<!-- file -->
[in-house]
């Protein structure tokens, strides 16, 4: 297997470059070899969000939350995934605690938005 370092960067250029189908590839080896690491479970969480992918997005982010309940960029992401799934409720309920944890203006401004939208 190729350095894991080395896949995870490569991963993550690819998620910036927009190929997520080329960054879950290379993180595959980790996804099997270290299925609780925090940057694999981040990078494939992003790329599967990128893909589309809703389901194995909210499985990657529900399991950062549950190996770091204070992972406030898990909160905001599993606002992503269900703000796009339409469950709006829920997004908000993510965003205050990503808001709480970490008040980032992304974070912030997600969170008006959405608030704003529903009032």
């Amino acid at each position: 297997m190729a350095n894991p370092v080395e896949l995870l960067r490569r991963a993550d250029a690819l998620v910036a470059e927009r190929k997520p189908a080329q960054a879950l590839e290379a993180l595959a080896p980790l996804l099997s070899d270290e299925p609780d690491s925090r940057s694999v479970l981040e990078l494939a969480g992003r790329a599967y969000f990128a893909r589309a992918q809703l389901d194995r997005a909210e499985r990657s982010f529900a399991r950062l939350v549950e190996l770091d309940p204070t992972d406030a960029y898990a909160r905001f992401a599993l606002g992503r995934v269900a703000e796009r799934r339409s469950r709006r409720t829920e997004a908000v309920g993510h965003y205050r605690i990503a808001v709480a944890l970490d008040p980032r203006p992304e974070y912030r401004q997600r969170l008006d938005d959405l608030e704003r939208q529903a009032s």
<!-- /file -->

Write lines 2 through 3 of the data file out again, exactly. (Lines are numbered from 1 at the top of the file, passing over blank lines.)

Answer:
């Protein structure tokens, strides 16, 4: 297997470059070899969000939350995934605690938005 370092960067250029189908590839080896690491479970969480992918997005982010309940960029992401799934409720309920944890203006401004939208 190729350095894991080395896949995870490569991963993550690819998620910036927009190929997520080329960054879950290379993180595959980790996804099997270290299925609780925090940057694999981040990078494939992003790329599967990128893909589309809703389901194995909210499985990657529900399991950062549950190996770091204070992972406030898990909160905001599993606002992503269900703000796009339409469950709006829920997004908000993510965003205050990503808001709480970490008040980032992304974070912030997600969170008006959405608030704003529903009032």
């Amino acid at each position: 297997m190729a350095n894991p370092v080395e896949l995870l960067r490569r991963a993550d250029a690819l998620v910036a470059e927009r190929k997520p189908a080329q960054a879950l590839e290379a993180l595959a080896p980790l996804l099997s070899d270290e299925p609780d690491s925090r940057s694999v479970l981040e990078l494939a969480g992003r790329a599967y969000f990128a893909r589309a992918q809703l389901d194995r997005a909210e499985r990657s982010f529900a399991r950062l939350v549950e190996l770091d309940p204070t992972d406030a960029y898990a909160r905001f992401a599993l606002g992503r995934v269900a703000e796009r799934r339409s469950r709006r409720t829920e997004a908000v309920g993510h965003y205050r605690i990503a808001v709480a944890l970490d008040p980032r203006p992304e974070y912030r401004q997600r969170l008006d938005d959405l608030e704003r939208q529903a009032s």